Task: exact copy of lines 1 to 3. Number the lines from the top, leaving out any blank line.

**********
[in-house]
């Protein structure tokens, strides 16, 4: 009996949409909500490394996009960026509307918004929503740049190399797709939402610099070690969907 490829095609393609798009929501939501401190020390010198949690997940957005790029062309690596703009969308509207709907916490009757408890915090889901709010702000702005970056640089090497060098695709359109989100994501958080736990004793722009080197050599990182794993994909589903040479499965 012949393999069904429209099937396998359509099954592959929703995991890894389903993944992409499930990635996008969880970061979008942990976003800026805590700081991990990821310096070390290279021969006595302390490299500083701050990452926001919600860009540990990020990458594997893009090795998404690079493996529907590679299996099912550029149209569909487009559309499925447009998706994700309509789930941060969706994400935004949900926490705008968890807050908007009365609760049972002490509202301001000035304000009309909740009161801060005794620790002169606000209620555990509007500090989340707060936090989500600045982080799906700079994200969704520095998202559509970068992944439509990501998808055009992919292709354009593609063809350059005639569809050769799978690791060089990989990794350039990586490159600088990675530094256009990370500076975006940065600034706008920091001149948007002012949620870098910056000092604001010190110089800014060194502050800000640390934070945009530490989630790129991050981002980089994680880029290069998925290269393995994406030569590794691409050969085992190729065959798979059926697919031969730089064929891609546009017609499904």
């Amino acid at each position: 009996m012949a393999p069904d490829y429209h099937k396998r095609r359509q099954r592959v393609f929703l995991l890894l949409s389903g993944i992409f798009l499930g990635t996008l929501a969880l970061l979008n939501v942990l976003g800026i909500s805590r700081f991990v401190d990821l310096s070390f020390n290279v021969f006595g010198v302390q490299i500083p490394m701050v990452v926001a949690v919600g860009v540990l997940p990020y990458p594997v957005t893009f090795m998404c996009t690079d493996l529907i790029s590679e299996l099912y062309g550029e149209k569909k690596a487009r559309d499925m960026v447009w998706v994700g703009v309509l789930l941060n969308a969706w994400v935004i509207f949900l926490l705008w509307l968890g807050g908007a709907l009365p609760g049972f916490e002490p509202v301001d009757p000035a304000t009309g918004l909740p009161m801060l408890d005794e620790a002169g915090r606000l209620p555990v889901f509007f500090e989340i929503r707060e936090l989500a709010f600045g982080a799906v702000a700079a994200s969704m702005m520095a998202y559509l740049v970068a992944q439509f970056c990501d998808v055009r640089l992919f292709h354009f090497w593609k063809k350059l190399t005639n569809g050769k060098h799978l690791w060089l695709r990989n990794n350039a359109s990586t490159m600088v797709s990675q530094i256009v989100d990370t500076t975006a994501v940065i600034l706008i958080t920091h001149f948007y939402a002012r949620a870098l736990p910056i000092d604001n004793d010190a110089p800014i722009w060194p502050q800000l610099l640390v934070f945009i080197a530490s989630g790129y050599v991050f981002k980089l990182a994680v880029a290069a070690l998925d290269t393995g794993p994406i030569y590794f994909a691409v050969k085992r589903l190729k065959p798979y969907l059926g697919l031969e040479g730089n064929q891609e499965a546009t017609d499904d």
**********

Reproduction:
[in-house]
């Protein structure tokens, strides 16, 4: 009996949409909500490394996009960026509307918004929503740049190399797709939402610099070690969907 490829095609393609798009929501939501401190020390010198949690997940957005790029062309690596703009969308509207709907916490009757408890915090889901709010702000702005970056640089090497060098695709359109989100994501958080736990004793722009080197050599990182794993994909589903040479499965 012949393999069904429209099937396998359509099954592959929703995991890894389903993944992409499930990635996008969880970061979008942990976003800026805590700081991990990821310096070390290279021969006595302390490299500083701050990452926001919600860009540990990020990458594997893009090795998404690079493996529907590679299996099912550029149209569909487009559309499925447009998706994700309509789930941060969706994400935004949900926490705008968890807050908007009365609760049972002490509202301001000035304000009309909740009161801060005794620790002169606000209620555990509007500090989340707060936090989500600045982080799906700079994200969704520095998202559509970068992944439509990501998808055009992919292709354009593609063809350059005639569809050769799978690791060089990989990794350039990586490159600088990675530094256009990370500076975006940065600034706008920091001149948007002012949620870098910056000092604001010190110089800014060194502050800000640390934070945009530490989630790129991050981002980089994680880029290069998925290269393995994406030569590794691409050969085992190729065959798979059926697919031969730089064929891609546009017609499904």
């Amino acid at each position: 009996m012949a393999p069904d490829y429209h099937k396998r095609r359509q099954r592959v393609f929703l995991l890894l949409s389903g993944i992409f798009l499930g990635t996008l929501a969880l970061l979008n939501v942990l976003g800026i909500s805590r700081f991990v401190d990821l310096s070390f020390n290279v021969f006595g010198v302390q490299i500083p490394m701050v990452v926001a949690v919600g860009v540990l997940p990020y990458p594997v957005t893009f090795m998404c996009t690079d493996l529907i790029s590679e299996l099912y062309g550029e149209k569909k690596a487009r559309d499925m960026v447009w998706v994700g703009v309509l789930l941060n969308a969706w994400v935004i509207f949900l926490l705008w509307l968890g807050g908007a709907l009365p609760g049972f916490e002490p509202v301001d009757p000035a304000t009309g918004l909740p009161m801060l408890d005794e620790a002169g915090r606000l209620p555990v889901f509007f500090e989340i929503r707060e936090l989500a709010f600045g982080a799906v702000a700079a994200s969704m702005m520095a998202y559509l740049v970068a992944q439509f970056c990501d998808v055009r640089l992919f292709h354009f090497w593609k063809k350059l190399t005639n569809g050769k060098h799978l690791w060089l695709r990989n990794n350039a359109s990586t490159m600088v797709s990675q530094i256009v989100d990370t500076t975006a994501v940065i600034l706008i958080t920091h001149f948007y939402a002012r949620a870098l736990p910056i000092d604001n004793d010190a110089p800014i722009w060194p502050q800000l610099l640390v934070f945009i080197a530490s989630g790129y050599v991050f981002k980089l990182a994680v880029a290069a070690l998925d290269t393995g794993p994406i030569y590794f994909a691409v050969k085992r589903l190729k065959p798979y969907l059926g697919l031969e040479g730089n064929q891609e499965a546009t017609d499904d």